dan @ thetelegraphic . com

Personal webpage of Danny Price, an astronomer at the Harvard-Smithsonian Center for Astrophysics. I build instruments for radio telescopes to detect Hydrogen in the early universe.

About Me

Hi there! My name is Danny Price, and I'm a postdoctoral researcher at the Harvard-Smithsonian Center for Astrophysics in Cambridge, Massachusetts. Before this, I did my DPhil. (PhD) in astrophysics at the University of Oxford, and also worked briefly at ICRAR in Western Australia.

Detecting the dark ages

I'm currently working on the Large Aperture Experiment to Detect the Dark Ages, or LEDA. We've built a 256-antenna array along with a powerful GPU-based correlator in Owen's Valley, California. We're looking for highly-redshifted Hydrogen in the early Universe, and will image the entire sky at radio wavelengths.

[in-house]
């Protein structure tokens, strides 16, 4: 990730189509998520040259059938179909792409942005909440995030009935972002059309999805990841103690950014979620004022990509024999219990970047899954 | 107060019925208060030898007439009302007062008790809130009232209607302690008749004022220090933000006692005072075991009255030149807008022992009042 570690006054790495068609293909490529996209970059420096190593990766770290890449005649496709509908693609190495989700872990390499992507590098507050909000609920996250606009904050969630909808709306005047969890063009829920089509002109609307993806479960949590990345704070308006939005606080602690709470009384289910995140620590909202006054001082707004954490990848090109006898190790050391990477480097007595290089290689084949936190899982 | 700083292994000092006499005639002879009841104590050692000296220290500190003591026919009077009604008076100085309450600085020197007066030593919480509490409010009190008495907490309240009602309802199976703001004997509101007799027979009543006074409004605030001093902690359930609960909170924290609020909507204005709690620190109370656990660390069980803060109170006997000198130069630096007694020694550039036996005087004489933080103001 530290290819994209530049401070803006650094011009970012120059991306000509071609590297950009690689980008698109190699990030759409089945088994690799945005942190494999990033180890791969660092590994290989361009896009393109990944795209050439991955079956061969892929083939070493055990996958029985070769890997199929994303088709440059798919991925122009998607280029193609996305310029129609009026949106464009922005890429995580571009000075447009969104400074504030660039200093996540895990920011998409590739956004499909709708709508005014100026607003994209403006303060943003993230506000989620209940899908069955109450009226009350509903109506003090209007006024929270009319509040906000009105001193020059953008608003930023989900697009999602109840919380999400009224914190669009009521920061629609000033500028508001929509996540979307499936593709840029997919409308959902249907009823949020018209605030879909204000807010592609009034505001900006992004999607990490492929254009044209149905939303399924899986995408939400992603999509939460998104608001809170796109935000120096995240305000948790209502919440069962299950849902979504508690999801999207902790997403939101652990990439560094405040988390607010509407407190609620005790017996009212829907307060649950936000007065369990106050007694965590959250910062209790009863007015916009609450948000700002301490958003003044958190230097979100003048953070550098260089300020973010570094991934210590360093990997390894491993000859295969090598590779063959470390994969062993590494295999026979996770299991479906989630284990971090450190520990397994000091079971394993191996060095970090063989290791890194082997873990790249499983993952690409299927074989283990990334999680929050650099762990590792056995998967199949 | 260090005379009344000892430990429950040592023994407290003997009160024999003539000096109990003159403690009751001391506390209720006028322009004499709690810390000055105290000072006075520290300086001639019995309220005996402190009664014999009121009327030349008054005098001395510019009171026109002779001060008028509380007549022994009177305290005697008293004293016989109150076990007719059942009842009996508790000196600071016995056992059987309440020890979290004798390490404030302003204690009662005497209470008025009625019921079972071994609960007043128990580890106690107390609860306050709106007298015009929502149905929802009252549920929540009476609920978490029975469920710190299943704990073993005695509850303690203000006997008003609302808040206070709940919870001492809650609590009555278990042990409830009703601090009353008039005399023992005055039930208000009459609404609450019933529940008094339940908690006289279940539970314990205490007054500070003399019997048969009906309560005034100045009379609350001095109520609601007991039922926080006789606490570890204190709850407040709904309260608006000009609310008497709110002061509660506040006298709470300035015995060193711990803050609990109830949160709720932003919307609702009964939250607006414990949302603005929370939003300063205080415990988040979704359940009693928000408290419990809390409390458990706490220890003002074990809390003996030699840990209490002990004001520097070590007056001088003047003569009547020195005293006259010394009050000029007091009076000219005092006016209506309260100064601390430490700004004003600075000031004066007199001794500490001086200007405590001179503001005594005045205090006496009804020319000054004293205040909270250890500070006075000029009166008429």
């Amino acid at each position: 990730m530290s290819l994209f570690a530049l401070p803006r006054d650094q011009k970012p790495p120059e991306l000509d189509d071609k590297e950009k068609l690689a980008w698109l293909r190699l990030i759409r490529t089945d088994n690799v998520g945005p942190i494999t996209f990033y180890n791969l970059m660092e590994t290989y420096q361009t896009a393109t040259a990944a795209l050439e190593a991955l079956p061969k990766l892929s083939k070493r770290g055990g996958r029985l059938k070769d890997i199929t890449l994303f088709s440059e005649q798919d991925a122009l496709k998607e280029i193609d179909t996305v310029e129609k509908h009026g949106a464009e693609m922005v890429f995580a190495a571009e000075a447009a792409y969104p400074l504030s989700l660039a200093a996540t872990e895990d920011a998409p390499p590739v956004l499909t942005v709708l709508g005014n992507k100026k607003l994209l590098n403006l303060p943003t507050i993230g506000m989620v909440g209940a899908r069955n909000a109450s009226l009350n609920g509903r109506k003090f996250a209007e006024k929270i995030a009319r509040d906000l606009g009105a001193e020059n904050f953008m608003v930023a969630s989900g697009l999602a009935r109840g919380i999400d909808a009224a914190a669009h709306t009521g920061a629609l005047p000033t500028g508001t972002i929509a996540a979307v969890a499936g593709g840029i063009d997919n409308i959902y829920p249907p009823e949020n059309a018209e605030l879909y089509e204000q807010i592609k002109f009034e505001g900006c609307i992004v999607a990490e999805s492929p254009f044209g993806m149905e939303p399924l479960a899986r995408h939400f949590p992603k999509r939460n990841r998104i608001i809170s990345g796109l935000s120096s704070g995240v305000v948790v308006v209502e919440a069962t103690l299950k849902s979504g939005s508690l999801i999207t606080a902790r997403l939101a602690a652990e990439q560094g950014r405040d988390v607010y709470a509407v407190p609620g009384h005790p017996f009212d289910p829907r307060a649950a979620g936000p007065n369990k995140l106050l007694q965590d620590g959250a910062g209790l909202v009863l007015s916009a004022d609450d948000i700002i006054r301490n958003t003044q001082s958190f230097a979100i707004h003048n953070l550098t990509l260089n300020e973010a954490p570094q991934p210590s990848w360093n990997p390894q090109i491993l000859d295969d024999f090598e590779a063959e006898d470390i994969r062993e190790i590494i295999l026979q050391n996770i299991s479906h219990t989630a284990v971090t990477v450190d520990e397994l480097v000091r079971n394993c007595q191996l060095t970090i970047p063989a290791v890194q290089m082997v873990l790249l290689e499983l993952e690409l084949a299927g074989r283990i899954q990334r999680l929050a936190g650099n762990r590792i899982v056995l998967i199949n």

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A LEDA all-sky image at 47 MHz (data reduced by Stephen Bourke).

Radio astronomy instrumentation

I work mainly on digital instrumentation: designing and implementing signal processing systems for radio telescopes. I work a lot with FPGAs and I'm an active part of the CASPER collaboration. I've helped build instruments at the Parkes (HIPSR), Owen's Valley (LEDA), Medicina (BEST-2), and Tidbinbilla (TAMS) observatories.

HIPSR

HIPSR is a spectrometer and pulsar machine for the Parkes 21cm multibeam receiver.

LEDA

LEDA is a low-frequency array of 256 antennas in Owen's Valley, California.

DPAD

D-PAD was a 16-element aperture array that I built as part of my PhD project.

More about me

You might like to check out my publications, or head over to the blog I keep at Passle. You can grab my contact details at the bottom of this page, and links to my github, linkedin and arXiv pages.

Even more? I play guitar, love music and drink too much coffee. I've slowly been exploring the USA, ticking off the states as I go. I enjoy tinkering with web and UI design (thank you bootstrap), speak a little Japanese, and am outrageously good at Mariokart 64.